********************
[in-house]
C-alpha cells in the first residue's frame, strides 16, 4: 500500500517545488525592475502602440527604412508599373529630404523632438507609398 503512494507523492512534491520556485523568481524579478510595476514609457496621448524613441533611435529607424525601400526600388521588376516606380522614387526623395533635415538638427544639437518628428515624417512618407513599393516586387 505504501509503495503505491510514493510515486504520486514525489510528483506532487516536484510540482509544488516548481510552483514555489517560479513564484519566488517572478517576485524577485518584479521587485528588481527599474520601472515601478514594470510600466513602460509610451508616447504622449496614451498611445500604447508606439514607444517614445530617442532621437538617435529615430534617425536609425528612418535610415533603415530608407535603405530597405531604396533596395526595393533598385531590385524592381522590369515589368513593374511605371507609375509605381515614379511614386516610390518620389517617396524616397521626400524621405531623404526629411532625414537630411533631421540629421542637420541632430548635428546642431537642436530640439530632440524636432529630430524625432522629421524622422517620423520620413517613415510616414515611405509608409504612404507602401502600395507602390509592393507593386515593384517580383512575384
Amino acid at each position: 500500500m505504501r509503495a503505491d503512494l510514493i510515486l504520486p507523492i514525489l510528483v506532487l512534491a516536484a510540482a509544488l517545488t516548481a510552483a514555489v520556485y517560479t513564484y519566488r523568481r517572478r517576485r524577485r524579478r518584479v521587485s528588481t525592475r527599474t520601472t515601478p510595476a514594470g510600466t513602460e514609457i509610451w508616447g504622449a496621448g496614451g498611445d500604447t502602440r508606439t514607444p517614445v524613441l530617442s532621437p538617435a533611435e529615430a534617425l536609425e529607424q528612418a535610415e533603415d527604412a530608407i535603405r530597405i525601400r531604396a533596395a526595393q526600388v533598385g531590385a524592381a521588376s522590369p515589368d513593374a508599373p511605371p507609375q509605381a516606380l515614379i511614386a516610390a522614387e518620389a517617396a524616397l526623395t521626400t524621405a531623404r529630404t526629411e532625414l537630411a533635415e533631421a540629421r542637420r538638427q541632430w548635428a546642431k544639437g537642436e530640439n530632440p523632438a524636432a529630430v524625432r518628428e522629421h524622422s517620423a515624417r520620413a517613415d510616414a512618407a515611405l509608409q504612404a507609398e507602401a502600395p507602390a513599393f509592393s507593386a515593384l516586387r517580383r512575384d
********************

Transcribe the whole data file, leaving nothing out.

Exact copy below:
[in-house]
C-alpha cells in the first residue's frame, strides 16, 4: 500500500517545488525592475502602440527604412508599373529630404523632438507609398 503512494507523492512534491520556485523568481524579478510595476514609457496621448524613441533611435529607424525601400526600388521588376516606380522614387526623395533635415538638427544639437518628428515624417512618407513599393516586387 505504501509503495503505491510514493510515486504520486514525489510528483506532487516536484510540482509544488516548481510552483514555489517560479513564484519566488517572478517576485524577485518584479521587485528588481527599474520601472515601478514594470510600466513602460509610451508616447504622449496614451498611445500604447508606439514607444517614445530617442532621437538617435529615430534617425536609425528612418535610415533603415530608407535603405530597405531604396533596395526595393533598385531590385524592381522590369515589368513593374511605371507609375509605381515614379511614386516610390518620389517617396524616397521626400524621405531623404526629411532625414537630411533631421540629421542637420541632430548635428546642431537642436530640439530632440524636432529630430524625432522629421524622422517620423520620413517613415510616414515611405509608409504612404507602401502600395507602390509592393507593386515593384517580383512575384
Amino acid at each position: 500500500m505504501r509503495a503505491d503512494l510514493i510515486l504520486p507523492i514525489l510528483v506532487l512534491a516536484a510540482a509544488l517545488t516548481a510552483a514555489v520556485y517560479t513564484y519566488r523568481r517572478r517576485r524577485r524579478r518584479v521587485s528588481t525592475r527599474t520601472t515601478p510595476a514594470g510600466t513602460e514609457i509610451w508616447g504622449a496621448g496614451g498611445d500604447t502602440r508606439t514607444p517614445v524613441l530617442s532621437p538617435a533611435e529615430a534617425l536609425e529607424q528612418a535610415e533603415d527604412a530608407i535603405r530597405i525601400r531604396a533596395a526595393q526600388v533598385g531590385a524592381a521588376s522590369p515589368d513593374a508599373p511605371p507609375q509605381a516606380l515614379i511614386a516610390a522614387e518620389a517617396a524616397l526623395t521626400t524621405a531623404r529630404t526629411e532625414l537630411a533635415e533631421a540629421r542637420r538638427q541632430w548635428a546642431k544639437g537642436e530640439n530632440p523632438a524636432a529630430v524625432r518628428e522629421h524622422s517620423a515624417r520620413a517613415d510616414a512618407a515611405l509608409q504612404a507609398e507602401a502600395p507602390a513599393f509592393s507593386a515593384l516586387r517580383r512575384d